The Roles of Civil Society in Today’s Estonia
A discussion on the role of non-governmental organizations (NGOs) has been initiated in Estonia.
On the one hand, they are expected to bring solutions to the problems of mass society and alienation from institutional democracy. On the other hand, it has been proposed that some of the services offered by public institutions be delegated to NGOs. This idea has dominated the Estonian discussion. Several different Estonian-language terms for Civil Society have been used. These terms are reflective of different expectations towards the sphere.
In offering services to the public, NGOs benefit from organizational flexibility and from the fact that their objectives are defined from the bottom up. Under ideal conditions, this makes them capable of more efficient and flexible use of resources than the public sector. For the same reason, however, the whole population does not benefit equally from their activities. If public sector hands service functions over to the NGOs, the objectives of the latter no more emerge from the grassroots. This rips the NGOs of the most important advantages that they have in comparison to public and for-profit sectors. NGOs and private enterprises may raise the quality of educational, social and health services through offering new alternatives, but are unable to substitute for public policies based on universalistic principles.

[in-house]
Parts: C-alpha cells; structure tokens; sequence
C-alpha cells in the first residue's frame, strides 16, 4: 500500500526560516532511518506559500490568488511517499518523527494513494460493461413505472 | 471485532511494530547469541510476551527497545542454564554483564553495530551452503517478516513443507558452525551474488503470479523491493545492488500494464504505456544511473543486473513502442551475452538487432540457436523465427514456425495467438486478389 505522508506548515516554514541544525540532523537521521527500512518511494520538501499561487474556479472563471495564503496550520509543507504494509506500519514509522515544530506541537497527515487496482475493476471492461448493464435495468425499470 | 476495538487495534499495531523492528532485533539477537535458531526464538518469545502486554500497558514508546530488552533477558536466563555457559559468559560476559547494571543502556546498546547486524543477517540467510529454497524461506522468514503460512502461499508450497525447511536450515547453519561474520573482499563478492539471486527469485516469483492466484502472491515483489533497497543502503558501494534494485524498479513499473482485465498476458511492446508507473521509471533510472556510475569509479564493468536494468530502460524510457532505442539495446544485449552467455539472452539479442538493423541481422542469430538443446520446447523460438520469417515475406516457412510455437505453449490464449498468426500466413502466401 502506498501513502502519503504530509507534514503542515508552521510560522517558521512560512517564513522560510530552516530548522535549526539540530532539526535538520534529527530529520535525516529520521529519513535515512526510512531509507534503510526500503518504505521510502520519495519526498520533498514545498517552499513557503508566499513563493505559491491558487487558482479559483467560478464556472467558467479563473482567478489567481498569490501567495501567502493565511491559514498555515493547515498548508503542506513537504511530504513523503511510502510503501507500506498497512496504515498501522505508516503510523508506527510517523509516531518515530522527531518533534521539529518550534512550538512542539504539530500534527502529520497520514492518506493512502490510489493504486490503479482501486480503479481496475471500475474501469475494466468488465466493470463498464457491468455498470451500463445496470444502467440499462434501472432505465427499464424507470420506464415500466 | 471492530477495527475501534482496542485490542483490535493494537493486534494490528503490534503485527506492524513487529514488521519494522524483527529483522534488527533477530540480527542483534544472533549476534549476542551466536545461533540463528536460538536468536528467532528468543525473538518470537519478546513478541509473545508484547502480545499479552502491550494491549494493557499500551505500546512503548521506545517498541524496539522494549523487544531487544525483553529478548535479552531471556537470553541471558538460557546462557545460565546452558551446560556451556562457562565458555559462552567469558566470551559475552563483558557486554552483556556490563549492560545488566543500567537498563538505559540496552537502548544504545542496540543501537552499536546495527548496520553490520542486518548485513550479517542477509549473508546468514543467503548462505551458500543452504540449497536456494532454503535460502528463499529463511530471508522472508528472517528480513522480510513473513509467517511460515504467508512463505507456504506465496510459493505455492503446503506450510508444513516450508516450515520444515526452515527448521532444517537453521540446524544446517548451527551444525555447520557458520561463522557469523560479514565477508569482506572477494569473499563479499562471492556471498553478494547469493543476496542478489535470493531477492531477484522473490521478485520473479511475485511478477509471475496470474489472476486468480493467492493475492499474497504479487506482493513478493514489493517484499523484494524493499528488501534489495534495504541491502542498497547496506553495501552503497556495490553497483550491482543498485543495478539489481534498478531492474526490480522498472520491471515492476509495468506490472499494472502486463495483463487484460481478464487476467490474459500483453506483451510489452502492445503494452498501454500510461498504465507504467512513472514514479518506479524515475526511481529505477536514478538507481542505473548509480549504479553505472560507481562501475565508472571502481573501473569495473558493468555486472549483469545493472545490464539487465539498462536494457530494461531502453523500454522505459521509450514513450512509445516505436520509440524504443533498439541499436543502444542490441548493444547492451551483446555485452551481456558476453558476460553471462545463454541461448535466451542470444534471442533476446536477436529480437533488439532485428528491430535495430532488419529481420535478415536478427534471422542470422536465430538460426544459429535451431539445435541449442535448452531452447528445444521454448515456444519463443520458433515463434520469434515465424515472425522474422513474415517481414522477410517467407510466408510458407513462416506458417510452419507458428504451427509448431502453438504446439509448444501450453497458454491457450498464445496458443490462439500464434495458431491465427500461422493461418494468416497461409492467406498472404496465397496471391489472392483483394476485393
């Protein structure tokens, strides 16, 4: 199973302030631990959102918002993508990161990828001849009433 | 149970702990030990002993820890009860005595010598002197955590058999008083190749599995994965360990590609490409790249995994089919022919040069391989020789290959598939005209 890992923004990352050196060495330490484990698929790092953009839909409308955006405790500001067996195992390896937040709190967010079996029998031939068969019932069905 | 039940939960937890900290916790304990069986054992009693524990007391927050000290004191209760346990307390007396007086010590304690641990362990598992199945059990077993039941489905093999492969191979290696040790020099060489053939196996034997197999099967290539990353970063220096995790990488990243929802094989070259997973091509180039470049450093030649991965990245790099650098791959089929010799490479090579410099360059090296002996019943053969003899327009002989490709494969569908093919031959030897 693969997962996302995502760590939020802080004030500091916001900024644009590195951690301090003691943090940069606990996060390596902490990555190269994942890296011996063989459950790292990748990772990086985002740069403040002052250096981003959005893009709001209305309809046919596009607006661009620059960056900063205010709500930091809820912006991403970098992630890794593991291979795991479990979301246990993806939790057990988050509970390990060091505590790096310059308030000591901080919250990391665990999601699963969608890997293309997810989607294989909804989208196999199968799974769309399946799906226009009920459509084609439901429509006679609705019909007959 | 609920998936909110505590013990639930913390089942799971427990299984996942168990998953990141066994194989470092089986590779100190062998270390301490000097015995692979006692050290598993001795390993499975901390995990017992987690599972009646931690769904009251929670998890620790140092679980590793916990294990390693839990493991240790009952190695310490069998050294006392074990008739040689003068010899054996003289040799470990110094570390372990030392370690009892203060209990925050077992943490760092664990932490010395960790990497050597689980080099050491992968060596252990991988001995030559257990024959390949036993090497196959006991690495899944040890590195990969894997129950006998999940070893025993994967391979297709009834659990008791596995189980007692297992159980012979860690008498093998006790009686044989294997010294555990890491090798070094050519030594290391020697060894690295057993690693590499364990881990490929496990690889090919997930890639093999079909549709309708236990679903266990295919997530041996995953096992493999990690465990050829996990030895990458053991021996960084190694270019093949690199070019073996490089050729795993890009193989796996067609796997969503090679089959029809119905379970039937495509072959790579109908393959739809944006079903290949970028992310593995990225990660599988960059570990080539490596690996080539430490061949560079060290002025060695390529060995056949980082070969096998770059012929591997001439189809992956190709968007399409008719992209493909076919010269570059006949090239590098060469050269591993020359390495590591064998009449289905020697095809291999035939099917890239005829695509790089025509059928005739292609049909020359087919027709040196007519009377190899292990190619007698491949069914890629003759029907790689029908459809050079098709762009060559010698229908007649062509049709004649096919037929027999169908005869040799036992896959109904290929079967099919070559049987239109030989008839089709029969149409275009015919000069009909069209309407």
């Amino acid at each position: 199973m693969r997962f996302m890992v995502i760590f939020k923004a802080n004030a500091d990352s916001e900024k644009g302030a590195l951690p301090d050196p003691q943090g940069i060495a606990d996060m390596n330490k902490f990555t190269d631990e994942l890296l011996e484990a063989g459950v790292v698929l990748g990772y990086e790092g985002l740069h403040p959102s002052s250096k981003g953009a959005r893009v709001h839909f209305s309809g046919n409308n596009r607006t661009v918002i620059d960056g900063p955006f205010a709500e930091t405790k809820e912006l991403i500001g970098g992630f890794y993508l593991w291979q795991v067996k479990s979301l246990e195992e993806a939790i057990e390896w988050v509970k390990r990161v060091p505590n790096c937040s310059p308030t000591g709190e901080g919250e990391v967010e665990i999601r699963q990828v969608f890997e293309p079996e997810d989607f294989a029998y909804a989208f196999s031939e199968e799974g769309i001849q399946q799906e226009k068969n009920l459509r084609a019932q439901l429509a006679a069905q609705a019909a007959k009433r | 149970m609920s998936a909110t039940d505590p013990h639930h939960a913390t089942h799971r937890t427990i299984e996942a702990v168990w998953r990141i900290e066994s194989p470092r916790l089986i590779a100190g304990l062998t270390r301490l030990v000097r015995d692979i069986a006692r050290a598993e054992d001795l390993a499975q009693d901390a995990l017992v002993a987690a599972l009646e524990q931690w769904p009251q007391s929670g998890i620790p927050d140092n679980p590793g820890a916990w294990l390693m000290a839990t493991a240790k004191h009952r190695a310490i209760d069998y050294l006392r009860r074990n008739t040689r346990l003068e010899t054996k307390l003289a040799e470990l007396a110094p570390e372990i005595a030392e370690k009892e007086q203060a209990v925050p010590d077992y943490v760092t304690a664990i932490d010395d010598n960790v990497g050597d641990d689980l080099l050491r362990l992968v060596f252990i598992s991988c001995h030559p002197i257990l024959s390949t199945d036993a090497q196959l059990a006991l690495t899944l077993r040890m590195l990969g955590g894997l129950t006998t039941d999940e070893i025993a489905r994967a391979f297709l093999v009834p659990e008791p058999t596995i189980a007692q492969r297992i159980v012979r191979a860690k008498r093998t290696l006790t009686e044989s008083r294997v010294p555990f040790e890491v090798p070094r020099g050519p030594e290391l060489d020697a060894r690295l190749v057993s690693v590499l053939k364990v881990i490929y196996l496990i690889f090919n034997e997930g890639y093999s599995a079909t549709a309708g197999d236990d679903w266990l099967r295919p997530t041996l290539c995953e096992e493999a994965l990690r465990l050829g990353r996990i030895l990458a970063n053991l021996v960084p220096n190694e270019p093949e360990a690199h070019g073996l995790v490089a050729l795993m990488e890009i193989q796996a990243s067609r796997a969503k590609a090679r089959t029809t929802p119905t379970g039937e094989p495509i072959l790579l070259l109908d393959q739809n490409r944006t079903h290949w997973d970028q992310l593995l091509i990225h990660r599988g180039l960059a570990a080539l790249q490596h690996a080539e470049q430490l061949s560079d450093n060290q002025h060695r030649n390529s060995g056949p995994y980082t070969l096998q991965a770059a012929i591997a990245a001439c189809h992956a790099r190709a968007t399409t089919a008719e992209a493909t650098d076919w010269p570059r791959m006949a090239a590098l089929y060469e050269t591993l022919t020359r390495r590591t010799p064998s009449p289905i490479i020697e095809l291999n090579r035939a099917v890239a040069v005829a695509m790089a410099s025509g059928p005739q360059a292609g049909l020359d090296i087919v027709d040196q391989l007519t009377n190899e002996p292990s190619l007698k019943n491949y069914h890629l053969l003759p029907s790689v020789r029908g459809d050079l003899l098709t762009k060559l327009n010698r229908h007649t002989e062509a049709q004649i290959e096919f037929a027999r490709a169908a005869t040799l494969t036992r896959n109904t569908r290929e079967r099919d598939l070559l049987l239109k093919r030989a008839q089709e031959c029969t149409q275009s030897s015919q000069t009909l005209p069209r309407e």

The principal role of NGOs in a society building up democracy is related to the creation of new channels for dialogue and political participation. In order to advance the legitimacy of the political system, more transparency in decision-making processes and support for the grassroots initiative is needed.
Mikko Lagerspetz, born 1963, 1981-89 sociology, psychology and musical science at the University of Turku and Åbo Academi. Master of political science in sociology 1989, Doctor 1996 University of Turku. Apprenticeship at the Estonian Academy of Music in the speciality of composition 1989-92. Work: lecturer at the Estonian Institute of Humanities 1990-, professor of sociology 1997-, Rector 1998; visiting co-professor at the University of Turku 1997-; visiting lecturer at the universities of Helsinki, Jyväskylä, Tartu and Uppsala and Tallinn Pedagogical University. Affiliation: Estonian Sociologists Association, president 1998-; the Westermark Society; Elias Lönnrott Society; Venäjan ja Itä-Euroopan tutkimuksen seura.